Questions of Travel
The puzzlement of whether one decision, just one, can change your destiny is where the poignant author Michelle de Kretser takes her latest novel, "Questions of Travel."
Introducing two separate stories, the author takes the reader on a possible yacht race, a space ship, a bumblebee piggyback ride, or a flight out over the oceans -- so to speak. And travel in the reader's mind becomes central to the author's message: "Where are we and where are we going?" she asks over and over, in the reader's head. As the questions come, perhaps the answers are now what we're all looking for one novel, one moment at a time.
"Since coming home to Sydney, Laura had holidayed in Cuba, Tasmania, northern Italy. Avoiding London -- London was Theo -- she had met up with Bea in Havana, with Gaby and her children in Venice. These trips, with their satisfactions and disappointments, have been interludes," and so the novel evolves from destinations and moments in travel time. But both satisfy and disappoint, as the characters overindulged in themselves cannot seem to get free, or find answers to the questions that travel, all kinds of travel, have brought them.
The journey for the two characters de Kretser creates incorporates love and loss, bringing in some hysterical travel writing quips and harrowing pain in contrast. The protagonists connect, and disconnect, as the story flows through something we know to be "time," and as they grow and flow into their lives holding out for the discovery of truth. And then with passages like "Antennas were suspended above tiles -- or were they the bones of fish? Clouds parted, and a great rib of light reached into a valley like an illustration from a Bible story," de Kretser shows off her amazing prose.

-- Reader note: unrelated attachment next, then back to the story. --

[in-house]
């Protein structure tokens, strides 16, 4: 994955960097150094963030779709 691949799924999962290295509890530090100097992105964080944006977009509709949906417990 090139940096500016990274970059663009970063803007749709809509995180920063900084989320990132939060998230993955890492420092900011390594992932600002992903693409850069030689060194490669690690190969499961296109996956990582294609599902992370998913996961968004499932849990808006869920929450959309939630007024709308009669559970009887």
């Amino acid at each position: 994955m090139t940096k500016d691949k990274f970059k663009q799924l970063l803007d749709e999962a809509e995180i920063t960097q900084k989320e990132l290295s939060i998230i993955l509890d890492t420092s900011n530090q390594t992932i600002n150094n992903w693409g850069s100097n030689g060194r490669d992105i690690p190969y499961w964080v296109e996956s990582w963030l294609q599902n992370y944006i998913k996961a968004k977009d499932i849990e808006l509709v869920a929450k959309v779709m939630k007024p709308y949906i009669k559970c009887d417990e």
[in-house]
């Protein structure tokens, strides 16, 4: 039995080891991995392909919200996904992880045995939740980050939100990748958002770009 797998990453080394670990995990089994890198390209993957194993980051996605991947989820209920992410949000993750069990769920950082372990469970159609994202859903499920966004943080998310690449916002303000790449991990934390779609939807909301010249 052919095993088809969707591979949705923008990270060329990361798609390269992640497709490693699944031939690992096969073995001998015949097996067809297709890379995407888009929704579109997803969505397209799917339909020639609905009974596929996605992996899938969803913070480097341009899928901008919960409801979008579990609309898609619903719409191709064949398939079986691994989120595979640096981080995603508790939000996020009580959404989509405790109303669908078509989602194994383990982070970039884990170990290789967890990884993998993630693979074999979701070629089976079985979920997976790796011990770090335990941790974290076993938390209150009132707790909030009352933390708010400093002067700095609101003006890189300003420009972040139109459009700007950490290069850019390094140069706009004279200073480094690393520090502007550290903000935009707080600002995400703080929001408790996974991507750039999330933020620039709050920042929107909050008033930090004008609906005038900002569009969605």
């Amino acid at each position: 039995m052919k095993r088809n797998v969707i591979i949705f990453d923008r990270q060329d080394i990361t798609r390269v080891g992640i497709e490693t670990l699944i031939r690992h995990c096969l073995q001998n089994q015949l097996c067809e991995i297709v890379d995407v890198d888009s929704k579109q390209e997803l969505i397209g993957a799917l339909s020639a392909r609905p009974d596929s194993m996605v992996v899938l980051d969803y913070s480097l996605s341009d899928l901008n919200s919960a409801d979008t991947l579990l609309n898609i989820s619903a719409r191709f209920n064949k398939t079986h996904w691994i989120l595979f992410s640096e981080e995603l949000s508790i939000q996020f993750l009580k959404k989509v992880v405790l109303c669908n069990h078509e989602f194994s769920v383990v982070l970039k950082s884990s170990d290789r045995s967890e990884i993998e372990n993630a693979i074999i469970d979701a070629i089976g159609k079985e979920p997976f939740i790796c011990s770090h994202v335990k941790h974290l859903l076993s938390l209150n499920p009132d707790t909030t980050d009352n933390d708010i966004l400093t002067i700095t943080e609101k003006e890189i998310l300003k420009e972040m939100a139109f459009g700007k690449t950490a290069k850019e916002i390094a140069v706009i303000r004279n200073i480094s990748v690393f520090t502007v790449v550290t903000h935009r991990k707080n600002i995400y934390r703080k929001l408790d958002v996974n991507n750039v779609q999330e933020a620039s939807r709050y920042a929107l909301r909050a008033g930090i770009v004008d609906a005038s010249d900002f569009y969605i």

Born in Sri Lanka, de Kretser now lives in Australia and has written a number of gems including her "The Lost Dog" that made the Man Booker Prize for fiction long list in 2008 and "The Hamilton Case" that won numerous awards including the Tasmania Pacific Prize. Her latest work is beautiful, open and adventurous. Although too long, and in desperate need of a solid edit, her detailed prose is magnificent and becomes a summer beach read, opposed to a modern work of fiction.
by Michelle de Kretser
"Questions of Travel"
Michelle de Kretser
Little, Brown & Company